I miss the lessons it taught me. It taught me so much about love, strength, courage, confidence, positivity and resilience. I miss the way I felt so at ease there in a place that was at first so foreign from everything I’ve ever known. I miss how it tested me every single day and how there was a challenge around every corner. I miss how it pushed me to fight through any fears and worry and just get on with it. 

If living in Fiji taught me anything, it was that you should always take hold on whatever opportunity is in front of you and throw yourself into it completely and utterly because as cliche as it sounds you only get one shot at life, so why not try everything? Anytime I had a worry or anxiety popped up telling me to not jump into the sea because my clothes would be soaked, would I have time to wash them, would I sink too deep when I jump and struggle back up, was I a strong enough swimmer, how would I get back in the boat etc etc… I immediately threw them to the back of my mind because the one thing I knew was I had to give my all in everything and just take part in every moment and enjoy everything I have out there because it won’t last forever. 

I did it. I still can’t believe I really did it but here I am. Back in my western life. Flushing toilets and all. 

I turned around 2 weeks into the project and told my team, ‘If you had asked me a couple days ago whether I would do this again I would have told you that I have had the most amazing time but I don’t know if I could or would, but if you asked me now I would tell you that I would do it all over again in a heartbeat.’ 

You go through so many emotions on the trip. Your body gets physically messed up and sick. You are tired and always dirty. Hot and sweaty a lot of the time. You never feel truly clean even when you have a bucket shower. There’s a lot of things that really are hard. But having done it all and realised that actually this life isn’t too bad, in fact, its pretty amazing, I can’t imagine not wanting to go back to Fiji.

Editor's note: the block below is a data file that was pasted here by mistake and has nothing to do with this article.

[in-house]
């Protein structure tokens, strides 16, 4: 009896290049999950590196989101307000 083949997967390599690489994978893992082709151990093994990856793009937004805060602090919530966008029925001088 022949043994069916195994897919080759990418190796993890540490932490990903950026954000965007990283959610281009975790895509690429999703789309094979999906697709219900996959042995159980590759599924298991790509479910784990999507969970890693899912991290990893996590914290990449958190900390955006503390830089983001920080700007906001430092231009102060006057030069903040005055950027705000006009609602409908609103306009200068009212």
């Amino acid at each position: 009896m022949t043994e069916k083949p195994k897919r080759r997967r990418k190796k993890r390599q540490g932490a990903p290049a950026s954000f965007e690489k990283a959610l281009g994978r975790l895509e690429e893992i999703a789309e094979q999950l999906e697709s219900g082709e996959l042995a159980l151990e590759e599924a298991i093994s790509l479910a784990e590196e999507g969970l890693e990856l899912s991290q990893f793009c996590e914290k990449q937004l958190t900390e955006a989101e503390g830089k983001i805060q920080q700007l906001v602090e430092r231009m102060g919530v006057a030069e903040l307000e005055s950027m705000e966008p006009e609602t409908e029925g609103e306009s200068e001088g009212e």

I thought I would have struggled more than I did. Don’t get me wrong it wasn’t exactly easy, it wasn’t a quick change in environment and culture. It wasn’t the simplest adjustment whatsoever. But… without tooting my own horn too much, I dealt with it well. As someone who usually doesn’t deal well with anything that involves the slightest bit of change or stress, I shocked myself. There wasn’t any breakdowns or moments where I felt like I wouldn’t be able to do it (like I expected from myself). I just did it. I just took everything on the chin and embraced the whole experience and did it. I completely shocked myself and I taught myself that I can cope and I can do things. I learnt that obstacles aren’t something to lose my mind over, they are something to find a solution to. I learnt that I am strong enough and capable enough to overcome worry just by doing things. I guess there wasn’t an easy way out so I had to.

But I miss that fact I had to. I miss the fact everything was a ‘have to’ situation but how in the end, there were no ‘have to’s’ just ‘want to’s’. Everything became second nature, everything became your life. 

It still blows me away how you can slip into something so drastically different from everything you’ve ever known in the short space of a few weeks, but when a situation is so intense and demanding and all-consuming, it just happens. 

So yes, you can probably tell by now just how much I am missing Fiji and my village, my second home. You can probably also tell just how much it means to me. 

I urge anyone and everyone who has any chance to see the world, challenge themselves and make a difference, whether it be to yourself, to others or both, to grab that opportunity by the hand and throw yourself into it with everything you have. Don’t let things pass you by, don’t hesitate. Just do it. I promise you won’t regret it. There is so much out there for us all to do and see, so let’s just do it, let’s do it all!

Yaz x